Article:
Maybe this will be the beginning of the end for the Euro, What next I wonder?

  4. Lola
    February 17, 2010

    I bet you won't get to say that on the BBC.

  5. Y Rhyfelwr Dewr
    February 17, 2010

    To think that some people deny there's a democratic deficit in the EU! The best thing about democracy, despite all its flaws, is that it is the only system of government that links the welfare of the people to the interests of the political elite.

    In the Eurozone, however, the Greeks can starve, as long as the politicians' great project advances unabated. Whatever happens in Greece, Neil Kinnock et al knows it won't be him standing in the dole queue. It won't be his mansion that get repossessed, or his children who go hungry. What more proof do we need that the EU lacks democracy?

    Of course, one could say much the same of Britain's own politicians. Perhaps they would be less willing to cook up deals behind closed doors, less eager to conspire with the Brussels oligarchs to deny the people a say in their future, if Britain's own democratic deficit were not so acute.

    Unfortunately, the best we, the British people, are permitted is, every five years, to elect a Commons which is whipped and gerrymandered to the point of being little more than a rubber stamp for a Prime Minister who largely a dictator for five years.

    But given that ninety percent of constituencies are so safe that the MP has no need to fear the electorate, and the greatest threat to his future comes not from the voters but from a disgruntled party leader, the vast majority don't have even that much control over our nation.

  6. Robert George
    February 17, 2010

    Great crises are also great opportunities. Germany has a unique opportunity to force prudence in the Eurozone. That, however, requires they treat Greece with complete economic brutality.

    Greece is a small country of 11 million with a relatively small economy so if anyone is to be made an example of they are a suitable target. The most savage cuts should be demanded and independently audited before a cent is committed.

    Frankly it doesn't matter if the Greek government falls or if their people are impoverished, they are just not that important – except as an example to Club Med and the UK. The debtor nations need to be terrified into taking the same measures as the Irish and more where necessary.

    We need to make an example of Greece to scare the bejesus out of the wastrel politicians.

  7. Y Rhyfelwr Dewr
    February 17, 2010

    "It is possibly the only thing Gordon Brown has ever done right – not that I think he did it for the country’s benefit, it was probably done to spite Blair."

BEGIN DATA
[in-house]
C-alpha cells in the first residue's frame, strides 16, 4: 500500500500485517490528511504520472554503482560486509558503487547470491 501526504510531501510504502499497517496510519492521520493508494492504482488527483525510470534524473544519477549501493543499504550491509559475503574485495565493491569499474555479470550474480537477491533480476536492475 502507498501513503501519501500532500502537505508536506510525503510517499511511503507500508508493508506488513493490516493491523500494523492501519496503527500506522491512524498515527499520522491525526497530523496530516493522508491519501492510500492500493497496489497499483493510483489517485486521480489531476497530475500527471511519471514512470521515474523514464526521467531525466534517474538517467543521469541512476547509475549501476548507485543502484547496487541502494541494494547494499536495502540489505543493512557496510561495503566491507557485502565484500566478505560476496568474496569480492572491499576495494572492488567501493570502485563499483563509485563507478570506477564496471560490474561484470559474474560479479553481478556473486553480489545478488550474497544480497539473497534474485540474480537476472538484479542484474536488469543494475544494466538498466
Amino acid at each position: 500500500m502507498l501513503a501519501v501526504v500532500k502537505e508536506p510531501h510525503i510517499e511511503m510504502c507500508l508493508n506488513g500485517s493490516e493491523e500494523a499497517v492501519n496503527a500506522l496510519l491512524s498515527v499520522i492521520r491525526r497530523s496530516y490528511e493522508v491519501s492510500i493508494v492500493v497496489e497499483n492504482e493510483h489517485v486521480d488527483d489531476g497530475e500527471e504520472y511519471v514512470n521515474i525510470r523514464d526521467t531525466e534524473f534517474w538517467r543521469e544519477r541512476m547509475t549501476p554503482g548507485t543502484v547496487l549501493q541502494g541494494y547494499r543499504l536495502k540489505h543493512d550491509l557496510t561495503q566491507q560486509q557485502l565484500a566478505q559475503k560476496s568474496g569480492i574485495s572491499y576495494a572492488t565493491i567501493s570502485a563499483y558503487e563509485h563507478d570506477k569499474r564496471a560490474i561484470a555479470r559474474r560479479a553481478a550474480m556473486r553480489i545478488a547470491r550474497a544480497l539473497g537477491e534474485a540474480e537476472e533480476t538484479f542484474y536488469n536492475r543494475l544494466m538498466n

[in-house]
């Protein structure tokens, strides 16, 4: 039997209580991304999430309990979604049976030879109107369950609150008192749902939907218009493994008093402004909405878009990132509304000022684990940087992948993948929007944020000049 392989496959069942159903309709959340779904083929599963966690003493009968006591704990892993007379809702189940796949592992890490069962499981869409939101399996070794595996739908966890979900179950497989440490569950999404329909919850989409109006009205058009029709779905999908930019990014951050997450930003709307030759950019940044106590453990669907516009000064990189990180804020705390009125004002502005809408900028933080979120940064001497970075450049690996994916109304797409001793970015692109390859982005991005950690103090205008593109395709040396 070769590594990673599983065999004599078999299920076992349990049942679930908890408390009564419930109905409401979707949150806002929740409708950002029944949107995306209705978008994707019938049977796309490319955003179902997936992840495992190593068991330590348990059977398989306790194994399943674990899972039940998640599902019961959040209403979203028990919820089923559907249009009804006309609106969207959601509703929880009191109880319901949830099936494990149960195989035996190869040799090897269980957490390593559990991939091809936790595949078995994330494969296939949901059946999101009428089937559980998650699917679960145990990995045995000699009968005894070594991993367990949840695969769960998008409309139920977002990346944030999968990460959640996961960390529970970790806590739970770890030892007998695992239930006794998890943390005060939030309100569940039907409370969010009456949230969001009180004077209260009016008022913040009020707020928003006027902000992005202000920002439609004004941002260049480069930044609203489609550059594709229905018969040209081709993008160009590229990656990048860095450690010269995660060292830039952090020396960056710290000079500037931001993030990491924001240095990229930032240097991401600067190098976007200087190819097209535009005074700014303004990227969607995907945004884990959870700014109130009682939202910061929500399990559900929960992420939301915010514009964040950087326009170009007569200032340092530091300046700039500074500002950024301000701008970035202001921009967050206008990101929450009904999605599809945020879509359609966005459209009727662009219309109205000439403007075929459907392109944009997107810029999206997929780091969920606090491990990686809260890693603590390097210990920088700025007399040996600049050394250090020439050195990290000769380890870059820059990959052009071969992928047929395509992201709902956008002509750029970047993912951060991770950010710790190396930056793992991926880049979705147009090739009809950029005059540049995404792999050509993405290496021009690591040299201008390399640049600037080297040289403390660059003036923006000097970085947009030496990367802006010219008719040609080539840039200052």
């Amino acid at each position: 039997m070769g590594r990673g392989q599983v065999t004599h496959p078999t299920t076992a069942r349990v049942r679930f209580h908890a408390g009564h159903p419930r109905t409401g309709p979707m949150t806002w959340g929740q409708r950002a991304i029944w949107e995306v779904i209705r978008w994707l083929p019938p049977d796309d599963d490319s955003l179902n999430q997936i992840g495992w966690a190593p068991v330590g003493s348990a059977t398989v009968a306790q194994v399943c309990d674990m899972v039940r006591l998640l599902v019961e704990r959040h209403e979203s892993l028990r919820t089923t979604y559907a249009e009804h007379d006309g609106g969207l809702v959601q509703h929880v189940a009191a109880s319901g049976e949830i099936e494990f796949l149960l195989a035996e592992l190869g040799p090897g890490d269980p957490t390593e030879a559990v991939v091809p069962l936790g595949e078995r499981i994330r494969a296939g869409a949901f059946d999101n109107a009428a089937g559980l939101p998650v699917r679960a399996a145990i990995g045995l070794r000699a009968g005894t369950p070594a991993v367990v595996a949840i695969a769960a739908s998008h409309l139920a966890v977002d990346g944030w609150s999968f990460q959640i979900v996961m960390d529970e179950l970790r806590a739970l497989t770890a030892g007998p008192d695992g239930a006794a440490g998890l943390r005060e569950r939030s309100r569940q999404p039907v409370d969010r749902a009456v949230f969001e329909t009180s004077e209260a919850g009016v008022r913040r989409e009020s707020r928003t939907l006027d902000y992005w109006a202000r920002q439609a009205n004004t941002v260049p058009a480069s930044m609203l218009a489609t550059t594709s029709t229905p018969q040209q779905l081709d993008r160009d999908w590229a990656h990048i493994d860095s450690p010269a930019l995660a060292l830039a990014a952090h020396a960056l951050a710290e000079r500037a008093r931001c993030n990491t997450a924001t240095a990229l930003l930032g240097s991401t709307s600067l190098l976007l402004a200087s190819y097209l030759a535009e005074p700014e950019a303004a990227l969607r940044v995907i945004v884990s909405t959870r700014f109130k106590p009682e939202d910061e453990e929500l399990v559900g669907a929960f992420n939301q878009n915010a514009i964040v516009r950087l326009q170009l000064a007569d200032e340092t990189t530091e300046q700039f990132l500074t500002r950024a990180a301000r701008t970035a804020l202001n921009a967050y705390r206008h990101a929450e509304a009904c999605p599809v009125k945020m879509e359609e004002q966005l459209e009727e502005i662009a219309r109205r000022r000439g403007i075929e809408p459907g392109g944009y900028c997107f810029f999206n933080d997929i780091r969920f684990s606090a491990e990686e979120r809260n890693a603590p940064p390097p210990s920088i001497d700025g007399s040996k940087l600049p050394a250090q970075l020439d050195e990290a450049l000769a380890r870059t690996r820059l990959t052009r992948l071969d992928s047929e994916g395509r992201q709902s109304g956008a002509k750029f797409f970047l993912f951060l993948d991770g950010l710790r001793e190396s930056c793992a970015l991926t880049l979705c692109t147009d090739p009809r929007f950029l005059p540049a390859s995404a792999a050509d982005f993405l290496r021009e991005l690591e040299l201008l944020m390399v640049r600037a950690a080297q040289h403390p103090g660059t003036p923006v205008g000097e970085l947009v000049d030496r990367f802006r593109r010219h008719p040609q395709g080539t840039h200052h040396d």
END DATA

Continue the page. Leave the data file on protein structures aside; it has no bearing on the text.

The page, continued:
Sorry, Donna, he deserves as much credit for that as for anything else. It was a policy that he inherited from John Major. I suppose one might argue that at least our Gord and Saviour didn't cook the books and then conspire with the Brussels oligarchs to deny us the referendum we'd been promised. Call me an ingrate, but it's an argument that leaves me distinctly underwhelmed

    Peter Meddlesome, you who just a few months ago were telling us how the recession would never have been a problem had we joined the Euro — you've been awfully quiet as of late. I do wish you'd clarify your opinion in the light of recent events.

  8. A.Sedgwick
    February 17, 2010

    Excellent summary and expose – the launch of the Euro was the start of the unmasking of the hidden agenda of a federal Europe. Neither has any chance of success, any comparison with the establishment of the USA is erroneous and totally fanciful the world has moved on. Consider a union of France and Germany – impossible so how can 27 states with serious historical, cultural and economic differences combine. It is for dreamers and political egotists.

    The huge disappointment of charging down this blind alley is there are so many benefits from a free trade area and fraternal grouping, which are being lost by all this bureaucracy and political chicanery.

  9. Javelin
    February 17, 2010

    I fear the route out of this mess is going to be withdrawing the right of Greeks vote in the EU. The EU leaders have made it more beneficial for the Greeks to stay in the EU and lose a few voting rights on a few commitees than to leave the EU.

    The EU politicians have been searching around for a route to greater integration and I think that this is the route they have chosen.

  10. GJ Wyatt
    February 17, 2010

    When the Euro was proposed the arguments in favour were cast in terms of improving efficiency via micro effects – eliminating the transactions costs of multiple currencies and the trading uncertainties of fluctuating exchange rates. The arguments against were about macroeconomic instability, and indeed envisioned the kind of scenario now unfolding. Now that it is a monetary reality, albeit without coherent fiscal support, and with much political capital sunk in it, the predicted consequence of large, long-term transfers within Euroland must be faced. Such transfers will be abhorrent to the populations in donor member states, for whose electorates this possibility was never spelled out. But without them the implied austerity measures in debtor states could lead to social unrest. Even simple ejection from the Euro would not be not a solution for the Euro elite, though it might get the recalcitrant state eventually back to equilibrium. Whatever happens there will be long term resentment. Hardly the nirvana of inter-state solidarity of the Euro dreamers.